Some global brands are getting creative to lower their carbon footprints

Concerns about changing weather patterns and new climate regulations are making global companies engage in the purchase or sale of carbon credits to manage their emissions.

Global name-brand companies are increasingly looking for ways to lower or offset their carbon footprint. Many of them are concerned about the viability of their operations in a warming world, since changes in weather patterns and temperature extremes could affect, for instance, the farmers supplying their cotton, or increase the cost of cooling their data centers. Others are doing it so they’re not caught flat-footed when new climate regulations take effect.

According to a new report by the NGO Forest Trends, 314 companies — nearly 20 per cent of the 1,896 companies that publicly disclosed their 2014 emissions data to CDP (formerly known as the Carbon Disclosure Project) last year — were engaged in the purchase or sale of carbon credits in order to draw down their emissions.

The majority of them — some 248 companies — purchased offsets, defined as a metric ton of carbon dioxide equivalent, whether they did so voluntarily or because they fall under one of the world’s regulatory carbon pricing programs, such as the one run by the state of California.

Another 79 companies are offset originators, meaning they create carbon credits by reducing the emissions from their own operations or supply chains in order to meet voluntary or compliance emissions reduction targets, or simply because they wanted to sell those offsets to other companies. 13 companies reported doing both, purchasing and originating carbon offsets, per the report.

Altogether, these companies purchased 39.8 million metric tons of carbon dioxide equivalent (MtCO2e) and originated another 102.4 MtCO2e in 2014. Forest Trends said in a statement accompanying the report that all of those carbon offsets would have the same impact on the climate as not burning 16 billion gallons of gasoline, or taking 30 million passenger vehicles off the road for a whole year.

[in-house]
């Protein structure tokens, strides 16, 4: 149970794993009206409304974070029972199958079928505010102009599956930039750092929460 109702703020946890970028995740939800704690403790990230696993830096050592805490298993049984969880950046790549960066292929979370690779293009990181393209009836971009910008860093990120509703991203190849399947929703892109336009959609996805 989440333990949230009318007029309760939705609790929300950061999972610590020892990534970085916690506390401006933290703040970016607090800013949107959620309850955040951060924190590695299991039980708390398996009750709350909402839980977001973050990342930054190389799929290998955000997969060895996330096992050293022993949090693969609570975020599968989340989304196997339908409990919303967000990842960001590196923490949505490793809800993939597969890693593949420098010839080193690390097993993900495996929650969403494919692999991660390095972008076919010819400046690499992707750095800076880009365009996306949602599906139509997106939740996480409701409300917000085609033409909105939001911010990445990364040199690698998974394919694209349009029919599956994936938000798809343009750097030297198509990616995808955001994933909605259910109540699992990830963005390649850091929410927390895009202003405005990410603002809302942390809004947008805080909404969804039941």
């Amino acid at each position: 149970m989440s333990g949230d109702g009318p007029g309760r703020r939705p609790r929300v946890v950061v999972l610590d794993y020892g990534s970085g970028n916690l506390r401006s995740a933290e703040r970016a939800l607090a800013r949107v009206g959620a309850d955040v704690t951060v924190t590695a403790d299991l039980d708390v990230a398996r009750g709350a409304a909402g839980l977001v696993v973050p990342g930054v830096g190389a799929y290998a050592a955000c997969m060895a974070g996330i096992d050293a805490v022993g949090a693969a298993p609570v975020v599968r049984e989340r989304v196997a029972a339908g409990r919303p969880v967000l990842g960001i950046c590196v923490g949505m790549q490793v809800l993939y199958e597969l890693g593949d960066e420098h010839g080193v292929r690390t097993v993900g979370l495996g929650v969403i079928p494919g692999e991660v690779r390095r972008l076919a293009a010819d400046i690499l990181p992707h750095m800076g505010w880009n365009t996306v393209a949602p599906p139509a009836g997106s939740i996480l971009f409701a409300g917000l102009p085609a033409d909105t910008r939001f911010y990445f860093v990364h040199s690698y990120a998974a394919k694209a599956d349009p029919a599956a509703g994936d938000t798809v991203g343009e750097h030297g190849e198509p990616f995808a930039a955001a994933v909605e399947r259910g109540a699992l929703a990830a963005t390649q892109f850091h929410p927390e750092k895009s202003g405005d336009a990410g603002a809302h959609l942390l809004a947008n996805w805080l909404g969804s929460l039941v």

“Offsets come from real projects on the ground, from installing new renewable energy capacity, to capturing and destroying global-warming gases released through manufacturing, to conserving endangered forests,” the group explained in the statement.

The top voluntary carbon offset buyers have remained fairly consistent over the last three years, Forest Trends found. Automaker General Motors took the top offset buyer spot in 2014 as it continued to try and green its image by offsetting the emissions generated by its Chevrolet business unit.

GM’s offset purchases alone represent nearly one percent of total transaction volume on voluntary markets to date, which Forest Trends tracked through its ecosystem marketplace initiative.

Delta Air Lines, the second top voluntary offset buyer in 2014, became a major player in the carbon markets in preparation for international aviation regulations — the International Civil Aviation Organization plans to launch a market-based mechanism in 2021, and Delta is looking to get ahead of the game.

Offsets come from real projects on the ground, from installing new renewable energy capacity, to capturing and destroying global-warming gases released through manufacturing, to conserving endangered forests.

Forest Trends, NGO

Meanwhile, some companies are generating offsets within their own supply chain. A total of 79 businesses generated 102.4 MtCO2e in emissions reductions within their own operations or supply chains in 2014. Cosmetics maker L’Oréal, for example, distributes cleaner-burning stoves to women in Burkina Faso who boil the shea nuts used in its products.

And some 435 companies have adopted an internal carbon price, while as many as 538 have announced plans to do the same in the next couple of years. Barclays, Disney, Microsoft, and Swiss Re are among the companies that go even further by charging their various business units a fee based on the emissions they generate.

Perhaps unsurprisingly, Forest Trends found that companies engaging in offset-inclusive carbon management are reducing their emissions at a much higher rate than companies that don’t.

“Collectively, the 314 reporting companies engaged in offsetting spent $42 billion on direct emissions reductions in 2014 – more than the $41 billion spent by the much greater number of companies (1,522) that did not purchase or originate offsets,” the report notes. “As a result, companies engaged in offsetting mitigated a greater proportion of their greenhouse gas emissions, on average.”

This story is published with permission from Mongabay.

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